4. Some household plants: You might be unaware that some of the common plants in your home could be toxic to your pup. Lilies, azaleas, rhododendrons, tulips, daffodils, and philodendrons are just some of the plants that could put your pet at risk for harmful side effects. See the ASPCA’s full detailed list of toxic plants.

  5. Caffeine: We all rely on that classic cup of joe in the morning to get us through the day. For our already energetic pups, caffeine can cause them to experience increased heart rate, seizures, or sometimes even death.

  6. Raisins/Grapes: You wouldn’t think these innocent-looking snacks could secretly be pellets of poison. Raisins and grapes can cause kidney failure in cats and dogs. If you’re looking for a quick, safe human snack to toss them during training or just to show them some love, you can try carrots or pretzels.

  7. Macadamia nuts: Not all nuts are problematic for animals, but it’s a different story for macadamias, which can cause colossal damage to your pets. Side effects include tremors, vomiting, diarrhea, and potentially hypothermia.

  8. Ibuprofen (and other human medications): While medications such as ibuprofen and other pain relief medicines may cure our headaches, your dog may be looking at even worse issues. It’s always best to keep medication away from those who were not instructed by a doctor or vet to use them. In this case, it’s especially important due to the poisonous effects these drugs have on pets.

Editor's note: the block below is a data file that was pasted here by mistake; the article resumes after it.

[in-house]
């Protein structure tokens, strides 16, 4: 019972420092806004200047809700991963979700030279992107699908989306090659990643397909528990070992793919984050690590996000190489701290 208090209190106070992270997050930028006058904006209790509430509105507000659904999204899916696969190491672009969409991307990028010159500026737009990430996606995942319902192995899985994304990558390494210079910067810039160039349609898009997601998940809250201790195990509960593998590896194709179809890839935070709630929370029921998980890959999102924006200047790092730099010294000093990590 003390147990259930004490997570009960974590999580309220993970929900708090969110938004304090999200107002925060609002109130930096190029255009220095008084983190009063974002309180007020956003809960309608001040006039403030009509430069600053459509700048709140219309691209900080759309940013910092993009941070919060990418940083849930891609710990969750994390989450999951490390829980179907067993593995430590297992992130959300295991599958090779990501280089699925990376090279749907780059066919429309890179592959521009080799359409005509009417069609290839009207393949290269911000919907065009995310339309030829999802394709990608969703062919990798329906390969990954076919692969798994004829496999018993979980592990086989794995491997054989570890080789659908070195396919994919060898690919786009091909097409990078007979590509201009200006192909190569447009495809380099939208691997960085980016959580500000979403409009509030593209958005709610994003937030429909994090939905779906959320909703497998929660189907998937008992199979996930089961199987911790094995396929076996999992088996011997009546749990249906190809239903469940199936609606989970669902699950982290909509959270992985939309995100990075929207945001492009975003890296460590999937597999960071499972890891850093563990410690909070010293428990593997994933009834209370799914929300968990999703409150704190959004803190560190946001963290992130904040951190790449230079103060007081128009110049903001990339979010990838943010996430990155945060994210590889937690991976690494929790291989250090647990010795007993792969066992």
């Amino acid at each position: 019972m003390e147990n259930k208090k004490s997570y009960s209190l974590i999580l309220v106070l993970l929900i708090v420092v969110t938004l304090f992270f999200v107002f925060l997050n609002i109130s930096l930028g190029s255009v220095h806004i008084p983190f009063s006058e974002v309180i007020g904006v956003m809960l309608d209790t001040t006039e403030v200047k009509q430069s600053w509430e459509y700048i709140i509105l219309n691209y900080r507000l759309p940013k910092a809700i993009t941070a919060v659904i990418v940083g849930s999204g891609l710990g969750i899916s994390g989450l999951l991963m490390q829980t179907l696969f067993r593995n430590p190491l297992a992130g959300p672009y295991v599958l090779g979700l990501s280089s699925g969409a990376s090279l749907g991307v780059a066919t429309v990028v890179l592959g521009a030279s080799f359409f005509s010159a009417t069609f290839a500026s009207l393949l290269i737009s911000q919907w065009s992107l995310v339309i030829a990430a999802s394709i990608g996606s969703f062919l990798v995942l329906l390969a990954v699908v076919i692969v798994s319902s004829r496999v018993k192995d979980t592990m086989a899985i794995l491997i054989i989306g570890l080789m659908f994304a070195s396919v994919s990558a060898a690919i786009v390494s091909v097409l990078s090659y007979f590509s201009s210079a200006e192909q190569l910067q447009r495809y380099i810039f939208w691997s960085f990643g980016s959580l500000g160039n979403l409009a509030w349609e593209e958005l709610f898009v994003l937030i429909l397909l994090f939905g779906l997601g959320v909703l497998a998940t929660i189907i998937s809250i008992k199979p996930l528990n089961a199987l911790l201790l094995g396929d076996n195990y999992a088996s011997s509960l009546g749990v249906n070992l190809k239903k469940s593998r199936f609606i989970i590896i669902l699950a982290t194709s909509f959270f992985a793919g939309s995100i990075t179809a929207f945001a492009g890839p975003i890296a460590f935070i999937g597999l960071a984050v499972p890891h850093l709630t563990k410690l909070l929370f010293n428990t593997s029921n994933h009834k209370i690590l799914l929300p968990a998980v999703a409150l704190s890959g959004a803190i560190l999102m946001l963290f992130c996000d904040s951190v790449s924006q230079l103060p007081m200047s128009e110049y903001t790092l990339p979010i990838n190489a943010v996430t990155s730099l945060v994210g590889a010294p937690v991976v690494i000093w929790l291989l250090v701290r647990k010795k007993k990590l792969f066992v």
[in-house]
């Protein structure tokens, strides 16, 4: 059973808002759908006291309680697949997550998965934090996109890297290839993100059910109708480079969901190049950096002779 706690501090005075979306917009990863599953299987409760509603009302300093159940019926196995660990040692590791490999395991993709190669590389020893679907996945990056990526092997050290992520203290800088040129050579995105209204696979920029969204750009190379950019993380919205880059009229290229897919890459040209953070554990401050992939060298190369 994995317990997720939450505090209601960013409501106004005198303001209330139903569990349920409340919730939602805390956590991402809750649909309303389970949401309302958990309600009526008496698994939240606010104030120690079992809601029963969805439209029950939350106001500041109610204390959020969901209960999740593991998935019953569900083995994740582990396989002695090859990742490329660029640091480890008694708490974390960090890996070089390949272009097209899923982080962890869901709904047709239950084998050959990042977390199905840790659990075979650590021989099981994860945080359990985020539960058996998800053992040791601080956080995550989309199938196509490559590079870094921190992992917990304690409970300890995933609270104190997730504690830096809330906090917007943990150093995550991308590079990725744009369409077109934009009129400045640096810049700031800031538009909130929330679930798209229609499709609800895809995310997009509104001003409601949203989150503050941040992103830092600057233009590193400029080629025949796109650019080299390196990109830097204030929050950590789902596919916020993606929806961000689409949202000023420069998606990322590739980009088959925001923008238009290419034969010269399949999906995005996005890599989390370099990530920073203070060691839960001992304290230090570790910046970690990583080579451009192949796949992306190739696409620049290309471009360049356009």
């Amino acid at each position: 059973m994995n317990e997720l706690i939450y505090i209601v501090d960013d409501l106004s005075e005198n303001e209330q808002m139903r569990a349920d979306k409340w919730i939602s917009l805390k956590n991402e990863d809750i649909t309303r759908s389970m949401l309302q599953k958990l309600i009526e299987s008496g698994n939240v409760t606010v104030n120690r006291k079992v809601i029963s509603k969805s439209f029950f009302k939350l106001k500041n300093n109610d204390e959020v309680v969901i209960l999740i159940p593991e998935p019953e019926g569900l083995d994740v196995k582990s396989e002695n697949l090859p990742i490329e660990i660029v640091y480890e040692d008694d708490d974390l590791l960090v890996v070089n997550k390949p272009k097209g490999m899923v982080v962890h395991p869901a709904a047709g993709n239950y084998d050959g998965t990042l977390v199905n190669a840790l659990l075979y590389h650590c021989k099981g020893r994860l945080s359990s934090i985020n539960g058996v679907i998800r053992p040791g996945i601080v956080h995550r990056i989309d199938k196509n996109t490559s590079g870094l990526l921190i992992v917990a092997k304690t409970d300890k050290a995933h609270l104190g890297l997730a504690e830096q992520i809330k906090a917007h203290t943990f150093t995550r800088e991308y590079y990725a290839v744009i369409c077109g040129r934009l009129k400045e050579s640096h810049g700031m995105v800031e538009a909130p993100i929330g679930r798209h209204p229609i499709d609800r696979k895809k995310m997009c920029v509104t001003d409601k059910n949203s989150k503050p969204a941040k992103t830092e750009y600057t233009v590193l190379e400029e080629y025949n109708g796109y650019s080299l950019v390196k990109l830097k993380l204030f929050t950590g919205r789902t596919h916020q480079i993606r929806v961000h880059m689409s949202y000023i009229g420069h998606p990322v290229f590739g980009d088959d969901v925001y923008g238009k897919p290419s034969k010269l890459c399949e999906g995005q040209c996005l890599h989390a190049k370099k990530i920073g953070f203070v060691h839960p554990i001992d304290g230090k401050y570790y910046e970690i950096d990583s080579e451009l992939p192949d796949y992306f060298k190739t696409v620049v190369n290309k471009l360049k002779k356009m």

9. Avocados: You may be ready to guac and roll all night, but not your pup. Avocados contain a toxin called persin, which is known to induce vomiting and diarrhea in animals.

  10. Alcohol: Our pets are our lightweight friends we should never go drinking with. Alcohol poisoning is a very real concern for animals. It takes a much smaller dose to knock out a furry friend than it does a human.

  11. Onions and garlic: Beyond Vampires, garlic keeps away a cuter creature. Onions and garlic contain a compound called N-propyl disulfide. This compound can damage a dog’s red blood cells.

  12. Xylitol: This sugar alcohol is found in lots of lovable human foods such as candy, sugar-free gum, and certain types of peanut butter. Sadly, xylitol can lead dogs to lower blood sugar and even cause seizures or liver failure.

When in doubt, make the call.

Of course, accidents happen. Animals are unfortunately unaware of the foods or substances that may cause them harm. When a pet smells something interesting, they’re going to take a bite. If a pet has gotten into one of these poisonous items, there are a few things people can do. First, always consult your veterinarian.

When in doubt, people can call the ASPCA Animal Poison Control Center Phone Number: (888) 426-4435 or use the Pet Poison Helpline at (855) 764-7661.

Poison goes by many names, some of which may seem like a delicious, innocent snack to a human. It’s important to be aware and alert of all of the potentially toxic items we have in the home to protect our beloved pets. Join Wondercide in acknowledging National Animal Poison Prevention Week from March 17-23. Show your furry friend that you have their back and are helping them stick around for many more years of four-legged fun.